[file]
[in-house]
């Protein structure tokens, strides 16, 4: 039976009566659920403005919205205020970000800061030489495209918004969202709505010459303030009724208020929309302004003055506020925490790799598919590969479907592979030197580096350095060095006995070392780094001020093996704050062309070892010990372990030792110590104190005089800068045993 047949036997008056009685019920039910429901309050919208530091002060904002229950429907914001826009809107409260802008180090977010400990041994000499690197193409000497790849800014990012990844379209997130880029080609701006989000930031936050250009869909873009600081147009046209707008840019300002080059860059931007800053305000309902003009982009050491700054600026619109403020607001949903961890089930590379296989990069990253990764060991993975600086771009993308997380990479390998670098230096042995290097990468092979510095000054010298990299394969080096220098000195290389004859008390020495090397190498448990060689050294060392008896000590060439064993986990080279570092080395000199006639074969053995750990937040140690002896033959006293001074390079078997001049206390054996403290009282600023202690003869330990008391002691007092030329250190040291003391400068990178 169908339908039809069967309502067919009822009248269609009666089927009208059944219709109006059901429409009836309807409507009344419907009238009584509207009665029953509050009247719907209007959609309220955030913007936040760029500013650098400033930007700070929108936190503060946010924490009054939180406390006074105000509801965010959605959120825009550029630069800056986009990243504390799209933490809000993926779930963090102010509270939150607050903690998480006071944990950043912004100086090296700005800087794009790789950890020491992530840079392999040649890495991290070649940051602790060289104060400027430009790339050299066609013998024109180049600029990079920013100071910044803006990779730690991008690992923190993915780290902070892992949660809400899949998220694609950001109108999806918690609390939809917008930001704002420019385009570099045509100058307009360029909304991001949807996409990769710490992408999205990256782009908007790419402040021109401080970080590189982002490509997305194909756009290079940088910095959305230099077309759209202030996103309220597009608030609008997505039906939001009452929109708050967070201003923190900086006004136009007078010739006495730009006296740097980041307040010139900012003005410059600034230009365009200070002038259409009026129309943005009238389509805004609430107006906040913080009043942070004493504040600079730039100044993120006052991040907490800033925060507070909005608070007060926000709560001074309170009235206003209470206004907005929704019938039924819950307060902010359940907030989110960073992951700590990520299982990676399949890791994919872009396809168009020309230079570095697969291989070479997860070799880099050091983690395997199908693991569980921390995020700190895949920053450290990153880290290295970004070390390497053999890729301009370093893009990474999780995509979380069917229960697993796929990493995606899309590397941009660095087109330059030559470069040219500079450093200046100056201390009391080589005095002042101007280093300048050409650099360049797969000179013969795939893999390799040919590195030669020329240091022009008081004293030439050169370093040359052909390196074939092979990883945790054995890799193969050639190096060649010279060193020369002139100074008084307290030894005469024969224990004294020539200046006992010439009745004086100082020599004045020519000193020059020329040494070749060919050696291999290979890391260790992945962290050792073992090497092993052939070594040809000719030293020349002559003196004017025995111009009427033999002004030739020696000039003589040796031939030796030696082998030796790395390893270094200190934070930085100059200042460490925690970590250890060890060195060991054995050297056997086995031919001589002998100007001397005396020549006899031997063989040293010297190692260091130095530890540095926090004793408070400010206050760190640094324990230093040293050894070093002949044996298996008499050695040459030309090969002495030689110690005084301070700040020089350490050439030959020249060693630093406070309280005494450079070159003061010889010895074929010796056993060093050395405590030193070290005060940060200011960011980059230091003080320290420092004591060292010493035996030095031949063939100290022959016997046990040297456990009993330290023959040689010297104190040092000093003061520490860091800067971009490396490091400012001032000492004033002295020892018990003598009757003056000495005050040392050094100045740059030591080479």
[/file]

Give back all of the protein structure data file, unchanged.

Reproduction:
[in-house]
């Protein structure tokens, strides 16, 4: 039976009566659920403005919205205020970000800061030489495209918004969202709505010459303030009724208020929309302004003055506020925490790799598919590969479907592979030197580096350095060095006995070392780094001020093996704050062309070892010990372990030792110590104190005089800068045993 047949036997008056009685019920039910429901309050919208530091002060904002229950429907914001826009809107409260802008180090977010400990041994000499690197193409000497790849800014990012990844379209997130880029080609701006989000930031936050250009869909873009600081147009046209707008840019300002080059860059931007800053305000309902003009982009050491700054600026619109403020607001949903961890089930590379296989990069990253990764060991993975600086771009993308997380990479390998670098230096042995290097990468092979510095000054010298990299394969080096220098000195290389004859008390020495090397190498448990060689050294060392008896000590060439064993986990080279570092080395000199006639074969053995750990937040140690002896033959006293001074390079078997001049206390054996403290009282600023202690003869330990008391002691007092030329250190040291003391400068990178 169908339908039809069967309502067919009822009248269609009666089927009208059944219709109006059901429409009836309807409507009344419907009238009584509207009665029953509050009247719907209007959609309220955030913007936040760029500013650098400033930007700070929108936190503060946010924490009054939180406390006074105000509801965010959605959120825009550029630069800056986009990243504390799209933490809000993926779930963090102010509270939150607050903690998480006071944990950043912004100086090296700005800087794009790789950890020491992530840079392999040649890495991290070649940051602790060289104060400027430009790339050299066609013998024109180049600029990079920013100071910044803006990779730690991008690992923190993915780290902070892992949660809400899949998220694609950001109108999806918690609390939809917008930001704002420019385009570099045509100058307009360029909304991001949807996409990769710490992408999205990256782009908007790419402040021109401080970080590189982002490509997305194909756009290079940088910095959305230099077309759209202030996103309220597009608030609008997505039906939001009452929109708050967070201003923190900086006004136009007078010739006495730009006296740097980041307040010139900012003005410059600034230009365009200070002038259409009026129309943005009238389509805004609430107006906040913080009043942070004493504040600079730039100044993120006052991040907490800033925060507070909005608070007060926000709560001074309170009235206003209470206004907005929704019938039924819950307060902010359940907030989110960073992951700590990520299982990676399949890791994919872009396809168009020309230079570095697969291989070479997860070799880099050091983690395997199908693991569980921390995020700190895949920053450290990153880290290295970004070390390497053999890729301009370093893009990474999780995509979380069917229960697993796929990493995606899309590397941009660095087109330059030559470069040219500079450093200046100056201390009391080589005095002042101007280093300048050409650099360049797969000179013969795939893999390799040919590195030669020329240091022009008081004293030439050169370093040359052909390196074939092979990883945790054995890799193969050639190096060649010279060193020369002139100074008084307290030894005469024969224990004294020539200046006992010439009745004086100082020599004045020519000193020059020329040494070749060919050696291999290979890391260790992945962290050792073992090497092993052939070594040809000719030293020349002559003196004017025995111009009427033999002004030739020696000039003589040796031939030796030696082998030796790395390893270094200190934070930085100059200042460490925690970590250890060890060195060991054995050297056997086995031919001589002998100007001397005396020549006899031997063989040293010297190692260091130095530890540095926090004793408070400010206050760190640094324990230093040293050894070093002949044996298996008499050695040459030309090969002495030689110690005084301070700040020089350490050439030959020249060693630093406070309280005494450079070159003061010889010895074929010796056993060093050395405590030193070290005060940060200011960011980059230091003080320290420092004591060292010493035996030095031949063939100290022959016997046990040297456990009993330290023959040689010297104190040092000093003061520490860091800067971009490396490091400012001032000492004033002295020892018990003598009757003056000495005050040392050094100045740059030591080479």